Guitar Pro has been my tabbing software of choice since the start of Uke Hunt almost ten years ago. I’ve used it to make hundreds of tabs. So I was giddy with excitement with last week’s release of Guitar Pro 7 (I’m a Guitar Pro affiliate in case that changes your opinion on my review).
I’ve been putting it through its paces (on a Mac) since then and here’s what I think of it so far.
Should You Buy It?
If you’re starting fresh and wondering whether to buy Guitar Pro 7 I’d highly recommend it. It’s more powerful, widely-used and user-friendly than free apps like TuxGuitar and the long dormant Power Tab (although an alpha of Power Tab 2.0 has popped up recently). And at €75 (about $80) it’s way more affordable than the eye-wateringly expensive general scoring apps like Finale and Sibelius. If you’re going to be tabbing regularly it’s well downloading the trial and giving it a go. It’s a no-brainer.
If you’re considering upgrading from Guitar Pro 6 it’s more of mixed bag at the moment. The improvements are more than enough that I’ve already forked out €30 for the upgrade. But there are downsides to the transition and I wouldn’t blame anyone for sticking with Guitar Pro 6 until the kinks have been worked out and a few options added back in.
The Good Stuff
It’s been 7 years since Guitar Pro 6 (GP6) was released and it was starting to show its age. And the rise of HD/retina displays has been as kind to GP6 as it was to ageing actors. Guitar Pro 7 (GP7) is an overdue improvement. It’s now clean, crisp and easy on the eye.
The layout has seen a similar improvement. GP7 switches to retractable panels. So there are more options under your fingertips and once you’ve got a score set up you can quickly hide at least two of the panels away while you get on with tabbing. Thumbs up from me.
Image and Audio Exports
Guitar Pro 6’s PNG image export left a fair bit to be desired. The image quality was low and the background was grey (which actually worked out nicely for me on the blog). For higher quality images I had to export a PDF then convert that to PNG. GP7’s PNG export is much better. Although still not as good as exporting a PDF.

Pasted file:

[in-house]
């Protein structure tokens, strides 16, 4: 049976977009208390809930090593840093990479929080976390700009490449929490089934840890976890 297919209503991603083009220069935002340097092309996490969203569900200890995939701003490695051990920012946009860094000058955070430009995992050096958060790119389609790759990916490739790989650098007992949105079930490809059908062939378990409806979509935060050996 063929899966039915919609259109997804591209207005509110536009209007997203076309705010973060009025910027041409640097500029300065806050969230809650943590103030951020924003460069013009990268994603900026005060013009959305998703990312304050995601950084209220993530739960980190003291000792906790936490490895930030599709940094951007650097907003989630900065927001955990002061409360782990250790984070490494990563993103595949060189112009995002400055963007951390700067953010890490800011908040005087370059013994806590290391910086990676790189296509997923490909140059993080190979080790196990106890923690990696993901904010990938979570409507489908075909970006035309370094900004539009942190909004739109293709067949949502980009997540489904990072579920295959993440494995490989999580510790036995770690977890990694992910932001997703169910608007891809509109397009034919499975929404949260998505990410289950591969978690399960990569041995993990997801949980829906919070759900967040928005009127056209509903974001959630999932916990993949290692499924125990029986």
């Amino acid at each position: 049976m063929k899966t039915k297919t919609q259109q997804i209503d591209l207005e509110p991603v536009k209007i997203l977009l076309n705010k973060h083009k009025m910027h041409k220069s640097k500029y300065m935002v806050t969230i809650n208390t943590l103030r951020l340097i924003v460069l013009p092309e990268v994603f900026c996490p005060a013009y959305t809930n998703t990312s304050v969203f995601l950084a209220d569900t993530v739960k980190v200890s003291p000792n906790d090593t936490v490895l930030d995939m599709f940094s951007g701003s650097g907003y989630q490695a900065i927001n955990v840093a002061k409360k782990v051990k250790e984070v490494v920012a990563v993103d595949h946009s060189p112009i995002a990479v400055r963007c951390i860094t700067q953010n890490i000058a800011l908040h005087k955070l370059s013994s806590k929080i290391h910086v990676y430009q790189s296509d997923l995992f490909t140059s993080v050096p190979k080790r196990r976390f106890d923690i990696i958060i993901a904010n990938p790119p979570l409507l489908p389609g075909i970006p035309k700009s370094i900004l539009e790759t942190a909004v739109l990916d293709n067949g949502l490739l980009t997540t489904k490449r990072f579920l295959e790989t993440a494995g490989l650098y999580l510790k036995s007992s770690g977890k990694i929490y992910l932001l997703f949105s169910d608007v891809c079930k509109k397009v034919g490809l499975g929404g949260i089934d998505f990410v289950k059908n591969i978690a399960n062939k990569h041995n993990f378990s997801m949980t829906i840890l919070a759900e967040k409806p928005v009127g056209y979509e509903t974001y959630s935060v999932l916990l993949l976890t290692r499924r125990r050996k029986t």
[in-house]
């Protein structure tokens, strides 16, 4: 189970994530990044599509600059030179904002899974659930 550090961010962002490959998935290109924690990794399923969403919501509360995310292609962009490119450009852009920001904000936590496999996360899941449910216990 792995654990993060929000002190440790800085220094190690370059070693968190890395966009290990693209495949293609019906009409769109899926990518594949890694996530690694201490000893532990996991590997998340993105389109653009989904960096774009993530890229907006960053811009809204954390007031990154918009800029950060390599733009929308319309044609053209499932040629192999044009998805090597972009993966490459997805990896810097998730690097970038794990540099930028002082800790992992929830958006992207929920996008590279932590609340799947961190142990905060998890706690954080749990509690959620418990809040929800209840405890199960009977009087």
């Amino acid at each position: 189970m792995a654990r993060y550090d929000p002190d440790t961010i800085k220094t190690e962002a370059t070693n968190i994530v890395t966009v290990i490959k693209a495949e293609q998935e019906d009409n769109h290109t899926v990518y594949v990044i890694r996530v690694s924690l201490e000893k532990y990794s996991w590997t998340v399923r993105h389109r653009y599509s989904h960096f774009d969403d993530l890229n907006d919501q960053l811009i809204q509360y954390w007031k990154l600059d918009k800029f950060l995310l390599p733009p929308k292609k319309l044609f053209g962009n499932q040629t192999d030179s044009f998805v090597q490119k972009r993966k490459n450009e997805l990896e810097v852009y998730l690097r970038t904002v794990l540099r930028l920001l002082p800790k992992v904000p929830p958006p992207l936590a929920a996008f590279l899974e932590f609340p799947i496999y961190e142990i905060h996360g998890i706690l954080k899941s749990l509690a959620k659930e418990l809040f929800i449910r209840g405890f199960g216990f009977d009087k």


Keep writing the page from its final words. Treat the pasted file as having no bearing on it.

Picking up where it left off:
Here’s how they compare (Click the image to see it full size):
GP7 adds the ability to export MP3 audio files. GP6 could only export WAV audio files. I don’t often export audio files form Guitar Pro but every time I’ve exported a WAV I’ve converted it to MP3. Now GP7 will export MP3s saving the hassle.
Both GP6 and GP7 allow you to import MIDI files and will attempt to turn them into standard notation/tab. But GP7 does a massively better job at it.
Here’s how GP6 handled a random MIDI I downloaded from the internet:
And the same file in GP7:
GP7 has included the key signature, got rid of the useless rests and correctly picked up on the triplets (importing triplets is an option in the GP7 but not in GP6). The GP7 import is much neater and more readable. It will also now import lyrics (I’m going to be generous and blame the midi file for that being in the bass clef) and you can select which tracks from the MIDI you import.
Sounds: When playing back a tab Guitar Pro uses its “Realistic Sound Engine”. It’s certainly more pleasant than MIDI playback. GP7 adds a bunch of new sounds. Ukulele-wise, it’s gone from one sound to three: ukulele, natural and picked. They’ve made sound improvements a tentpole feature of GP7 so someone must really care. But I’ve been fine with the sound in GP6 and the improvements in GP7 are wasted on me.